As I argued in my ZNet essay “Beyond Incompetence,” the decisions to disband the Iraqi army and dissolve the Baathist state in Iraq were part of a larger project of transforming the balance of power in Iraq and the Middle East.
Lots of recent attention has focused on assigning blame for the decision. Paul Bremer has worked hard on several occasions to shift the focus away from himself, most recently in the pages of the New York Times (here and here).
The search is on for more convincing explanations. Fred Kaplan points a finger at Cheney and Chalabi.
I have argued that it makes sense to ponder the role of David Wurmser.
Juan Cole weighs in with another name: Cheney’s national security advisor, John Hannah.
I’d add a… leg to this stool, which is John Hannah and the Washington Institute for Near East Policy, the AIPAC think tank. Hannah, the former deputy head of WINEP, was one of two officials authorized to receive “intelligence” from Chalabi’s Iraq National Congress. That elements of the Likud Party in Israel to whom Hannah is close, and which had come to have special influence in WINEP, wanted the Iraqi army dissolved is just as plausible as the other elements of Kaplan’s canny theory of the thing.
I totally agree with Cole that it is “plausible” that Hannah favored radical de-Baathification of the Iraqi military state.
But more is required than simply suggesting that Hannah “is close” to “elements of the Likud Party in Israel.”
Cole is certainly correct to think of Cheney’s staff as a field office of the Likud. No need to hesitate there.
But there are clear signs that Hannah didn’t always favor de-Baathification.
At some point Hannah changed his mind. And it was during his role as deputy head of the pro-Israel Washington Institute that he initially opposed de-Baathification.
Consider, for example, a Washington Times Andrew Borowiec article from February 28, 1991 entitled “Sparing Future Turmoil for Iraq is U.S. Goal.”
The lead quote in the article belongs to Hannah:
Most analysts here believe that the victorious coalition should not allow Iraq to fragment and that Saddam’s ruling Ba’ath Party should be allowed to stay in power. But few see Iraq as capable of exercising significant influence in the Gulf for a long time.
“After years of continuing influence, there is no obvious substitute for Ba’ath,” said John Hannah of the Washington Institute for Near East Policy.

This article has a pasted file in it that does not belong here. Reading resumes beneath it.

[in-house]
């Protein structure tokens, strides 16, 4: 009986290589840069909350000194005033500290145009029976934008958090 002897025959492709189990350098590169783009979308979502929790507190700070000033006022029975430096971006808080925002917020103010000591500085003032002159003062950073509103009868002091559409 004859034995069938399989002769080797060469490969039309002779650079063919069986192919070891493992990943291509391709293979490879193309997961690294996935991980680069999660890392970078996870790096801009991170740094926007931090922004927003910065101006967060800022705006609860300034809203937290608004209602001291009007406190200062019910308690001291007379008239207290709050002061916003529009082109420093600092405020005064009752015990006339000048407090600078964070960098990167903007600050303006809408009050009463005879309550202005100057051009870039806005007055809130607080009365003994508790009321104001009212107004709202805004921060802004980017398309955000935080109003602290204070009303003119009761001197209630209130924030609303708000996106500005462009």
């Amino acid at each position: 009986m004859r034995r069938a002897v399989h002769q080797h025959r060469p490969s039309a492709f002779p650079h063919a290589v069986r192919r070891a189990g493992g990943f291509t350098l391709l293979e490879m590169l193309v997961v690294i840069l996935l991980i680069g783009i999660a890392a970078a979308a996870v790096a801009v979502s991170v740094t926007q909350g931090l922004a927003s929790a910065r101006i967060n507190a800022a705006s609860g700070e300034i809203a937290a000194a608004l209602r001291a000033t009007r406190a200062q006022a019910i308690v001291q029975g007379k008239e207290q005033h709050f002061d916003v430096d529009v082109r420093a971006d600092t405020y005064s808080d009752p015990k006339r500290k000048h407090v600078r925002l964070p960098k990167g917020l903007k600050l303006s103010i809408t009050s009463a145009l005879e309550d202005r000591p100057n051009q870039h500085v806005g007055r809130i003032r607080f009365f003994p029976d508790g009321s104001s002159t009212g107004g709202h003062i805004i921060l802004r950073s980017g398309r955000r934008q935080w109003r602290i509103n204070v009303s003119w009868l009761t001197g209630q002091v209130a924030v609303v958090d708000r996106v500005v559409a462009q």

The key figure at WINEP back in 1991 was its director Martin Indyk, not Hannah.
In the same article, Indyk warned against an end to the war that would be “messy, with a collapse of central authority.”
All of this might say more about WINEP and Indyk than it does about Hannah and Likud policies.
Hannah and Indyk were not alone in their fear of a collapse of the Baathist state.
Patrick Clawson–now at WINEP but back in 1991 at the Foreign Policy Research Institute–offered a similar line to Johanna Neuman at USA Today (“Iran, Syria May Covet Iraqi Land,” January 18, 1991).
”It’s a very terrifying question to consider what happens if we cause the disintegration of Iraq,” says Patrick Clawson, strategist for the Foreign Policy Research Institute.
But at roughly the same time as Hannah, Indyk, and Clawson were warning agains the destruction of the Baath, Richard Perle and others were already pondering alternatives.
In a Jerusalem Post Op-Ed (“The War to Oust Saddam Has Yet to Begin,” March 29, 1991), Perle wrote:
The principal aim should be to stop the massacre [of Shiite and Kurdish rebels], first for humanitarian, then for political reasons – to encourage a political solution to the rebellion that might yield sufficient autonomy for the Kurds and Shi’ites…
The U.S. administration evidently believes that the dismemberment of Iraq is not in the Western interest. But neither is it in the interest of the West for Saddam Hussein to consolidate his hold over clearly defined dissident areas….
Sharing intelligence and communications devices with the rebels and possibly supplying them with the Stinger and anti-tank missiles that were so effective in the hands of the Afghan resistance should be considered.
At one time, there appear to have been complex disagreements within the “Israel Lobby.”
There is a good bet that some of that complexity remains and that views sometimes change and evolve as the historical context changes.
Michael Ledeen’s changing views on US policy toward Iran constitute another such puzzle.
No answers, here. Just questions.
Is this about factional splits within the Israel Lobby?
Or changing historical circumstances?